Simon has been involved in a large number of campaigns for selection, general elections, local body elections, ending monopolies and opposing public projects. He does not comment on specific campaigns other than to use anecdotes to illustrate points.

Simon works with a small number of campaign professionals and outsources work where others have a superior skill set in specific areas.

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Why an alternative budget matters

Labour have demonstrated what happens to an incoming government that have not properly costed their policies. They rapidly run out of money to spend on their election pledges.

Throughout Labour’s nine years in opposition I kept asking when would Labour release an alternative budget. Labour insiders always had an excuse for why this wasn’t being done, usually claiming that National would steal their policies if they costed everything out.

My view was that this was a complete bullshit excuse that meant successive . . .

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Why taking heads is required in politics

The current Labour government cannot buy a good news story. They are lurching from disaster to disaster, and mainly through inept political management. This inept behaviour is reinforced by the unwillingness to sack anyone for mistakes, omissions or basic stupidity.

Jacinda Adern has set the tone for the government. It is a new friendly type of government that does not sack anyone for the kind of thing that would normally be a sackable offence. This is a fundamental part of Jacinda’s brand, but she is being let down by the typical stupid politicians and backroom operators that make mistakes . . .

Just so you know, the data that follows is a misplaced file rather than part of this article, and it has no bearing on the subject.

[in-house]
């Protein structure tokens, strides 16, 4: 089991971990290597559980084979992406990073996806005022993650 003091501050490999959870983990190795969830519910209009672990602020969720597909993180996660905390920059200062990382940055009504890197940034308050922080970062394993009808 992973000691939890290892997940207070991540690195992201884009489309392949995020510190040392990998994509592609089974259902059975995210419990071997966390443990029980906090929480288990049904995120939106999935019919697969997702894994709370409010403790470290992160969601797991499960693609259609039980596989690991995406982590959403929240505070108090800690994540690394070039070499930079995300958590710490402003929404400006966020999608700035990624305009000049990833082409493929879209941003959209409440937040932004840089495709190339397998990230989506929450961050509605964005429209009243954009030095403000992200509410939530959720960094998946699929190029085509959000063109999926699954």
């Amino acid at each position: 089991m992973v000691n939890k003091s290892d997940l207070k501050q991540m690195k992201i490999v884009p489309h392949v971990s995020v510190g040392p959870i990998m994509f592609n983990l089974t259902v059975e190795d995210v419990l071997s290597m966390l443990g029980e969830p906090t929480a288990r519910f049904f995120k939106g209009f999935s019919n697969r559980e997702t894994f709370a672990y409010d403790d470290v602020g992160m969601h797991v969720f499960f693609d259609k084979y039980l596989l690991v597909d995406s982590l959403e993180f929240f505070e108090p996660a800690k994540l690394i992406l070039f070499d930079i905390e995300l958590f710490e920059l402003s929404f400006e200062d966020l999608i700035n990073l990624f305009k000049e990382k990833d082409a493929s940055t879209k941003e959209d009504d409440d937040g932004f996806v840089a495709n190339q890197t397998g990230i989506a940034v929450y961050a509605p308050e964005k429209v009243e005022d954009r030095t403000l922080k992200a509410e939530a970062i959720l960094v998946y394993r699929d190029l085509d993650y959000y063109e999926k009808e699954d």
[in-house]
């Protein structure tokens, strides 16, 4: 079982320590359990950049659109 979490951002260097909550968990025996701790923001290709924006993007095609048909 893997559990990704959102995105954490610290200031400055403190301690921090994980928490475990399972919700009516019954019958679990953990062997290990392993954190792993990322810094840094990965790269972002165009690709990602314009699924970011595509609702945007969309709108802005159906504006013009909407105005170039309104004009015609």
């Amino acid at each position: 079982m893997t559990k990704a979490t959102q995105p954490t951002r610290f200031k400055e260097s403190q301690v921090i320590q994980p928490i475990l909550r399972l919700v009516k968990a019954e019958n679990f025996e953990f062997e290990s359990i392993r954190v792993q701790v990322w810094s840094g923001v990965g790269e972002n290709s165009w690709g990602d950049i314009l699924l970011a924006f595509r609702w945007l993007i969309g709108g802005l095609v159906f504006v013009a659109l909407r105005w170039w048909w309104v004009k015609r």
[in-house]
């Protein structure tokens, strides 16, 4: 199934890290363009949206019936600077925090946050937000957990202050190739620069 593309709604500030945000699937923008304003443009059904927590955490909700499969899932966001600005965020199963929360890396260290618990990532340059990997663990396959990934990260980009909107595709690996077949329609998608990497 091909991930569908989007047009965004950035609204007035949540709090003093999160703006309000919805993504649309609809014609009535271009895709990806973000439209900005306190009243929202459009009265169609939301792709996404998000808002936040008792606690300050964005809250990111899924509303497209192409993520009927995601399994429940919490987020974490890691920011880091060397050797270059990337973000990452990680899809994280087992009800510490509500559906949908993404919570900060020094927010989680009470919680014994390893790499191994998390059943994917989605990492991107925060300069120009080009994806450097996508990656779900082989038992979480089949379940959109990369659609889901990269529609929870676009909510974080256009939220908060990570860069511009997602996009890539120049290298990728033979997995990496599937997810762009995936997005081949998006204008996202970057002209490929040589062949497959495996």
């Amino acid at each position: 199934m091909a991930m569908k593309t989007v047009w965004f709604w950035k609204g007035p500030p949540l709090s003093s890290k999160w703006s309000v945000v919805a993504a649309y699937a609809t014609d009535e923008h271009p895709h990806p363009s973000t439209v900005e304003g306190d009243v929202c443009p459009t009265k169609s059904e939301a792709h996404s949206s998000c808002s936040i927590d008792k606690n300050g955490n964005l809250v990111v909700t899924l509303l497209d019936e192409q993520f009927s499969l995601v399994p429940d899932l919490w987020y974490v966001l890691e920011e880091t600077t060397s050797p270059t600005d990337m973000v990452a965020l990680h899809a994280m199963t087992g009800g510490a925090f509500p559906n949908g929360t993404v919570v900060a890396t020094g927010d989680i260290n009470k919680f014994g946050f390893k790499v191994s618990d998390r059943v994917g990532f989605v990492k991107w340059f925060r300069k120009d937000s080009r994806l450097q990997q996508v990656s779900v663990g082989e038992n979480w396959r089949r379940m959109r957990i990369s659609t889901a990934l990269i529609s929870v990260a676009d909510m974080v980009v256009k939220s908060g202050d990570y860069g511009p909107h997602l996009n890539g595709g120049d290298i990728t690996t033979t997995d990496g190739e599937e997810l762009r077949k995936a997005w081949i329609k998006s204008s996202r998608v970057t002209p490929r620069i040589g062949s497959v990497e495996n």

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What to watch for the US midterms

Conor Lamb, a Democrat, is narrowly ahead in the Pennsylvania 18 congressional district special election, which is something of an indicator for the mid term elections in November. PA18 was a district that Trump won by 20%, so there was a massive swing to the Democrats, whether they hold the seat or not.

This kind of result gives commentators license to go completely over the top and talk about how the Democrats are going to take control of the Congress in November, and start impeaching Trump in January. Rather than buy into the hype it is far more prudent to . . .

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Incite Politics

New Zealand’s problems

Instinctively there is a lot to like with using Social Investment as a model to appeal to middle New Zealand. It displays a softer approach to improving the lives of the less fortunate, and in a manner that will not cause the chattering classes to attack National with much venom . . .

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Incite Politics

How National show they are ready to govern

As National looks to move from opposition to government it needs to avoid the simple mistakes opposition parties often make in opposition. They start by thinking the voters are wrong not to re-elect them. When the voters realise their mistake the opposition party will be returned to government. This never happens and is not worth relying on as a strategy to get back into government . . .

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Incite Politics

Do National have a vision?

National replaced the dull & dour Bill English with the enigmatic Simon Bridges. Bridges is enigmatic because no one really knows what he stands for and what his vision is.

As a party National is supposed to stand for free markets, individual responsibility and hard work. Their track record, except when Ruth Richardson was finance minister and Don Brash was leader, suggests that these values are nowhere near as important as obtaining and retaining power for the current leadership team . . .